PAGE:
Terrible company news spreads like wildfire online, with 40% of consumers routinely amplifying the stories that they read. When Papa John’s founder John Schnatter was reported as using a racist word during a conference call, the fallout in the media and online was swift. Papa John’s and Schnatter were vilified on social media and he promptly had to resign from Chairman position. Shares are still trailing at a lower level than before the scandal in July 2018, highlighting how one incident has had a lasting impact on the bottom-line.
Futureproofing through trust
Public trust is a fickle thing for modern organisations. Increasingly, it is becoming a huge influence on the bottom-line. Yet, consumers will quickly lose trust in any business or CEO that they see as acting in an unethical or unsustainable way. For organisations to gain trust over a long time, they need to build strong relationships with their stakeholders (consumers and employees, for example).
This can be done in many ways, from creating communities and private networks, to publicising social and environmental initiatives. Following through on any promises or initiatives is key. As is being genuine and taking a stance on issues that align with an overall brand (such as TOMS and donating shoes to in-need communities).
Importantly, if an issue like a data breach does occur, organisations need to quickly rectify it and openly communicate with their customers and employees. The actions post-scandal can speak tremendous truths about a company and its priorities. Trust is usually lost when a company fails to do something, covers its tracks and is found out.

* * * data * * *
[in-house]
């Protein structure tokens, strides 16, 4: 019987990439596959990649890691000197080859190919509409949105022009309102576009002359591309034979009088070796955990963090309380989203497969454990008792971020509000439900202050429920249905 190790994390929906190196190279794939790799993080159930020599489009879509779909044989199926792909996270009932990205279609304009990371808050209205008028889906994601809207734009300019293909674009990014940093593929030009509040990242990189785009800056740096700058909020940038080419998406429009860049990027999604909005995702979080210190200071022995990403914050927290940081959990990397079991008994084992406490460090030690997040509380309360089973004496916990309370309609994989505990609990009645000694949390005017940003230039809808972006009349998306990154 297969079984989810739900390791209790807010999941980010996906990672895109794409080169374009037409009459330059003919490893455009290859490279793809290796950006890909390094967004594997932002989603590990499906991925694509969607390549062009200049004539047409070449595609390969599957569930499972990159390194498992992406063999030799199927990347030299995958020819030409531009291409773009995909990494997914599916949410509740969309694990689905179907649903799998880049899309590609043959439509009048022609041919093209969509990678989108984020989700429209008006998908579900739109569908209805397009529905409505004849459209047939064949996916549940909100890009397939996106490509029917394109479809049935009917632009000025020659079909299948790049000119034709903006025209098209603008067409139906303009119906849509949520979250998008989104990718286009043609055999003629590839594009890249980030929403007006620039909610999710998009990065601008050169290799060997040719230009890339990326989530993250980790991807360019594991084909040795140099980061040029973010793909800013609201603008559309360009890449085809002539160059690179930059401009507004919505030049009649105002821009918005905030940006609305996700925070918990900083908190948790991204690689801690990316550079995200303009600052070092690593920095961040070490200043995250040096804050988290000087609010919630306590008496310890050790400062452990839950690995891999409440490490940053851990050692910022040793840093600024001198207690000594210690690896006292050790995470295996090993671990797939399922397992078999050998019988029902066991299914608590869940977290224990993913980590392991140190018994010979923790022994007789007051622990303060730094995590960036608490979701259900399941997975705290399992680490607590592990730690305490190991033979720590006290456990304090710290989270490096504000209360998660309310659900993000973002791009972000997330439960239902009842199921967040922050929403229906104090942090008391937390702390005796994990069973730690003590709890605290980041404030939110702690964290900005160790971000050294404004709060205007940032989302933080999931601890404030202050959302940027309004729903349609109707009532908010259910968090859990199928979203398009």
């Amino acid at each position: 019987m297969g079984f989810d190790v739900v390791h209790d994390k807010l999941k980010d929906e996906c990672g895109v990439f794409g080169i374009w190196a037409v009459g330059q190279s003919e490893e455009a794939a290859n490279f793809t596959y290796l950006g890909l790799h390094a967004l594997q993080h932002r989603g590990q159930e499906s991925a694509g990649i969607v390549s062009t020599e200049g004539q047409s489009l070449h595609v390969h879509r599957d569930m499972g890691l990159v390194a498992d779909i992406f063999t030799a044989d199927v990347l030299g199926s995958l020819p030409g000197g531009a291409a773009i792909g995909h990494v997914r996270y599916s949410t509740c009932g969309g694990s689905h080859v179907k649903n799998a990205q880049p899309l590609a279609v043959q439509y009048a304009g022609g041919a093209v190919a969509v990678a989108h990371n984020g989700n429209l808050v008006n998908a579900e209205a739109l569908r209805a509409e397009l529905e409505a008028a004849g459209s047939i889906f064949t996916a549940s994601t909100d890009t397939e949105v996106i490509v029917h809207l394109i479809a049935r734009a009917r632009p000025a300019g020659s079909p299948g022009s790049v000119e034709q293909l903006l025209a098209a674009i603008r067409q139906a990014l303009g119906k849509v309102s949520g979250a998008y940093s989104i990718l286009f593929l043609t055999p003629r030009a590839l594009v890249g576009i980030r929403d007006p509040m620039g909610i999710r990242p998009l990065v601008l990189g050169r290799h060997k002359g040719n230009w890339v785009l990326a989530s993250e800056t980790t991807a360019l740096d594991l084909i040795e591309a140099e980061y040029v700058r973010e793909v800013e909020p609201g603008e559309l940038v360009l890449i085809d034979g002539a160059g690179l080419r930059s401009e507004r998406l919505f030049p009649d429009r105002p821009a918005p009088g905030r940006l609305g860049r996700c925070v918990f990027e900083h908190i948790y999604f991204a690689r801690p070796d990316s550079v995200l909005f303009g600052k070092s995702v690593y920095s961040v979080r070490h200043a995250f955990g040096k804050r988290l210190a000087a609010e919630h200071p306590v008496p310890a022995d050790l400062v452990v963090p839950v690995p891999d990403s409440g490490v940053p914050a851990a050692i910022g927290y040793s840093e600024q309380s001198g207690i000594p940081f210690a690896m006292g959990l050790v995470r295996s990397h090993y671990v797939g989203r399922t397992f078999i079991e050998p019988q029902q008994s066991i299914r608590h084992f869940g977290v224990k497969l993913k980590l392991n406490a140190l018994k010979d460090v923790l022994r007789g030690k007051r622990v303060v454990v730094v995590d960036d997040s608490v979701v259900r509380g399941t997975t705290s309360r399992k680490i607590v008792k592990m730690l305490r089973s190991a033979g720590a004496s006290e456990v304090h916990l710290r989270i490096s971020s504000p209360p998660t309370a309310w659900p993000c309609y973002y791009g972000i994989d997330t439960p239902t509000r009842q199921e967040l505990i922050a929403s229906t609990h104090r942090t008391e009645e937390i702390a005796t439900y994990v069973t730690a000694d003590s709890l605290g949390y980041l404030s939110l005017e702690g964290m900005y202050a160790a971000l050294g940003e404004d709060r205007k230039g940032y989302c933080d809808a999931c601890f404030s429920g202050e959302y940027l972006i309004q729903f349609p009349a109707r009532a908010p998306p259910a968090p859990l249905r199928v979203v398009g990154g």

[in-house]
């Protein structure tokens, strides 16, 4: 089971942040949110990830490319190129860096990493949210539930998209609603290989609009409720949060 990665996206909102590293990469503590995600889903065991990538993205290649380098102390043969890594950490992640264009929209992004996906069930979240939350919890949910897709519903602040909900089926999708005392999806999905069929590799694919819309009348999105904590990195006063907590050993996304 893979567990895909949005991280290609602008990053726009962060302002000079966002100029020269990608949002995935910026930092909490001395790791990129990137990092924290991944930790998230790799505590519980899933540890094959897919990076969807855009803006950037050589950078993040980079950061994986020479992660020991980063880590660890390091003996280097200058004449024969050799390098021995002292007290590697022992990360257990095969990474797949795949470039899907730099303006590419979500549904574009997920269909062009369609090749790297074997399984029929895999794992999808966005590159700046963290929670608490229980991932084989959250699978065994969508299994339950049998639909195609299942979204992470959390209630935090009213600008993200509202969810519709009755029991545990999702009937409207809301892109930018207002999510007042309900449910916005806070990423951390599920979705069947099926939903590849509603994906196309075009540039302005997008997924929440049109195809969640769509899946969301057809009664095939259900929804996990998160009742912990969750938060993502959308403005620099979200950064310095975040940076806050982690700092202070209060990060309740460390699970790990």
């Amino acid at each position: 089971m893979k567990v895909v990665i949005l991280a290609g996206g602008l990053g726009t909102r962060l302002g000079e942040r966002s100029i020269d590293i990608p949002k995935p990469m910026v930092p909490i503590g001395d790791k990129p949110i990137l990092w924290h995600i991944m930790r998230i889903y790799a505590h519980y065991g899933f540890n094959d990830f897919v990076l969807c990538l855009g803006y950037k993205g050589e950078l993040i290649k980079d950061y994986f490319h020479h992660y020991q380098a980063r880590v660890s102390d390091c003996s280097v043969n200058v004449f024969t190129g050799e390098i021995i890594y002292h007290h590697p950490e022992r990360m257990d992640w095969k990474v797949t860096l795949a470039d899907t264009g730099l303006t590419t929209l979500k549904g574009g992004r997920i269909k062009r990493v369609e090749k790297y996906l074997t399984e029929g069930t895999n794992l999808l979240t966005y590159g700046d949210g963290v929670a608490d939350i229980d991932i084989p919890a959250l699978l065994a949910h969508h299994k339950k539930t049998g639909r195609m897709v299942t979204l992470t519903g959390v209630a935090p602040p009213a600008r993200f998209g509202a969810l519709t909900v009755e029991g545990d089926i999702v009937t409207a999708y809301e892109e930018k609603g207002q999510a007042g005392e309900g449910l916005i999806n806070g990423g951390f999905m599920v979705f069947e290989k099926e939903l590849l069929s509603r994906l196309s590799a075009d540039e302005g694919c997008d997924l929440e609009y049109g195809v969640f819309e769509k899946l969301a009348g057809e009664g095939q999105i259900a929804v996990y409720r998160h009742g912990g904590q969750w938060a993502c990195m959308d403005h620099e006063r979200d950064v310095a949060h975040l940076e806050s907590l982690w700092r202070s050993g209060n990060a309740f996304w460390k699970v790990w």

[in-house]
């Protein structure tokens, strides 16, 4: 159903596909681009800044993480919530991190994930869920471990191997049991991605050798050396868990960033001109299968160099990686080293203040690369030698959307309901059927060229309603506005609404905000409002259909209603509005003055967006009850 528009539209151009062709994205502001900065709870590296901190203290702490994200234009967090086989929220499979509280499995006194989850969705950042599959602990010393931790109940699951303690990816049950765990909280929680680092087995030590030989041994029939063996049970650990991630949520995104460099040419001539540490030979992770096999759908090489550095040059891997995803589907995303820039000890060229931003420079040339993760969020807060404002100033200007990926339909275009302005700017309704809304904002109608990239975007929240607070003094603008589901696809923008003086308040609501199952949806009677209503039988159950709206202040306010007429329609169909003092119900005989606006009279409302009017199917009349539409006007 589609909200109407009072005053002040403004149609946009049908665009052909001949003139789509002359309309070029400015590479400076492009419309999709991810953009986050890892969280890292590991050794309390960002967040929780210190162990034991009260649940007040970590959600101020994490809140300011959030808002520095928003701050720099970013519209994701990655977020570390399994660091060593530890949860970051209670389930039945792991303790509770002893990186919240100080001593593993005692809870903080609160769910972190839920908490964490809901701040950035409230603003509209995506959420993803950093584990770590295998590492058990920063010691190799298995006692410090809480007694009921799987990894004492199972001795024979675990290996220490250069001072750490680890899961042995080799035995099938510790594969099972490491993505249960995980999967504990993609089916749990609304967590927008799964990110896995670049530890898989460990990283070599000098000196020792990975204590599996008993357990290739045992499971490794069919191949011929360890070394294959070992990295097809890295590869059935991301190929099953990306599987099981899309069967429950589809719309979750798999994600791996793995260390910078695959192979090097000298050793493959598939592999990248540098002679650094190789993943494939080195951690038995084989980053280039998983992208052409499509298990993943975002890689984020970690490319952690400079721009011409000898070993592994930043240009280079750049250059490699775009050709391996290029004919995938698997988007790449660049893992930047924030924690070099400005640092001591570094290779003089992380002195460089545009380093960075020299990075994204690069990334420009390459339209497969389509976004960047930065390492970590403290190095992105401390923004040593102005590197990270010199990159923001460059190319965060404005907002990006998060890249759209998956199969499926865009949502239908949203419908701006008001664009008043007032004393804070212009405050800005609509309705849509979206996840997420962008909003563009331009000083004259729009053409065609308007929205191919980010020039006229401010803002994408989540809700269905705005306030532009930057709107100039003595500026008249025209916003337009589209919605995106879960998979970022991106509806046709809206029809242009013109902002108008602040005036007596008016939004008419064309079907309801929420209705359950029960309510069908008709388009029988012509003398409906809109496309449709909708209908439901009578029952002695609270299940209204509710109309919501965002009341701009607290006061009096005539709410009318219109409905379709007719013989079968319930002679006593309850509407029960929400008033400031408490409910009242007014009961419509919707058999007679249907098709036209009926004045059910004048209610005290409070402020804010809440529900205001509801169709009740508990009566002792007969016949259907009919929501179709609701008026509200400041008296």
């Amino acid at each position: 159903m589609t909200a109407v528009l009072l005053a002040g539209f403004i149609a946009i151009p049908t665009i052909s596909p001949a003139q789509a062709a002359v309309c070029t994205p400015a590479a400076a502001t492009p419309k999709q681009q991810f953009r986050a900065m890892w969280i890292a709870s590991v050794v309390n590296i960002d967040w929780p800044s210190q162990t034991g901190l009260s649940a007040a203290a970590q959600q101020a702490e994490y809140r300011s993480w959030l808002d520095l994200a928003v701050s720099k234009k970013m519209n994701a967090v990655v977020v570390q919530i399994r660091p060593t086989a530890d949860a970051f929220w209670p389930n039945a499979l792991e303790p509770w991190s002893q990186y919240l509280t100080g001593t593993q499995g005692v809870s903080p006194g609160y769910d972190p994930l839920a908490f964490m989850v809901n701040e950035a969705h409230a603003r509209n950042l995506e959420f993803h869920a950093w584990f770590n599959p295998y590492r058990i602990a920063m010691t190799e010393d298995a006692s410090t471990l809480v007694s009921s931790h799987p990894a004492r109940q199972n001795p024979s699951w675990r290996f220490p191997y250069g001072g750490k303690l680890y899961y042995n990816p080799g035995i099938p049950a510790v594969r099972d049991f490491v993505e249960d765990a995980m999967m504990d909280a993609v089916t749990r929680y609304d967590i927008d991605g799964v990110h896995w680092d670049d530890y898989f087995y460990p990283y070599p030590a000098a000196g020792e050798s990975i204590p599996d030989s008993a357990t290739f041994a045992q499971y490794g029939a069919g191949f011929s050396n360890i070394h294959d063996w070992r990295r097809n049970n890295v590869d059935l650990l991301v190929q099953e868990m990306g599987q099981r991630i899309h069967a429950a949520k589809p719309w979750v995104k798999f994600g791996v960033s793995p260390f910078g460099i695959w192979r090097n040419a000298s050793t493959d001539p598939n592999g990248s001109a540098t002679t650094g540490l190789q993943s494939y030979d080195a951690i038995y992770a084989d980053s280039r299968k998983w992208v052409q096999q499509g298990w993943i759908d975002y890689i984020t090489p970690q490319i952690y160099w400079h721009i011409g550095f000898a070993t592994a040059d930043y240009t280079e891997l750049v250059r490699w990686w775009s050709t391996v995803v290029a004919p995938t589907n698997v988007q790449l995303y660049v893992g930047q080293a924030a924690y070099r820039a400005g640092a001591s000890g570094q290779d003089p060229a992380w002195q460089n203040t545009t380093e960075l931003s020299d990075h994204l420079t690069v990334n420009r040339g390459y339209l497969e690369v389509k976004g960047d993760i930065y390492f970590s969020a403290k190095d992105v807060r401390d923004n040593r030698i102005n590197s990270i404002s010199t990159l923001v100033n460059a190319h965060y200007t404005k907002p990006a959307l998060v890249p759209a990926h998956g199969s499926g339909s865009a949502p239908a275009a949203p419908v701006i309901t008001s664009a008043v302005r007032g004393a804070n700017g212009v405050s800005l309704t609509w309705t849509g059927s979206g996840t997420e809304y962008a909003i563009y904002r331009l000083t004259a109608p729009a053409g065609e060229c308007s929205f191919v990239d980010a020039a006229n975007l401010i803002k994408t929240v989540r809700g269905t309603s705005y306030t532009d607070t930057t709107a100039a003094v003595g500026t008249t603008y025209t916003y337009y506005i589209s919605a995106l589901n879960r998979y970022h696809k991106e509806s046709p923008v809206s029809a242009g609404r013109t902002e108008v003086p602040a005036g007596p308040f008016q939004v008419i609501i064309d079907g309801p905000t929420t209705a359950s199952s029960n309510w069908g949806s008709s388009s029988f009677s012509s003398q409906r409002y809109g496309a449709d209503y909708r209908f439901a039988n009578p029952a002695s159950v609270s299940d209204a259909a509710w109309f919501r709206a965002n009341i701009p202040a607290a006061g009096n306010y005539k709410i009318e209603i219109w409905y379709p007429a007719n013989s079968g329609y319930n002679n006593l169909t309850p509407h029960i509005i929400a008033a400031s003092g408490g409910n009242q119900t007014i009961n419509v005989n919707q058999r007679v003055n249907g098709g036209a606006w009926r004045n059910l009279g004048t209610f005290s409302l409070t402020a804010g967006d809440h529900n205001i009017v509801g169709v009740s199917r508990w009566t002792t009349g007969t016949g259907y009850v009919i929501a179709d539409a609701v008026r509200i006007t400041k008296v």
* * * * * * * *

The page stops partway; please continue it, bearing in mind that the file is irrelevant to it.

Building trust is vital for the future
Building trust is a vital step in preparing for the future. Markets are getting more competitive and volatile, thanks, in part, to trade tensions and increasing globalisation. At the same time, companies are struggling to recruit enough talented and skilled employees because of a widening digital skills gap.
A common denominator in both is trust. If consumers trust a company, they’ll be more likely to use it in the future, giving that business an advantage over its competitors. Those customers may also recommend the company to others - again, offering a competitive differentiator that can help buffer it against market fluctuations.
For employers, trust can be the difference between a skilled prospect choosing them over another company. Especially if that potential employee’s values and societal concerns closely aligns with the company’s CSR work and purpose.
Taking the lead with trust
Evidently, there is a great opportunity for companies to take the lead when building trust and invest in developing relationships with all their stakeholders, from employees to local communities and consumers. Those that don’t prioritise trust-building now are playing Russian Roulette with their futures. Since trust has a tangible impact on the bottom-line, no organisation can afford to ignore it.
Photo by Iben Kønig on Unsplash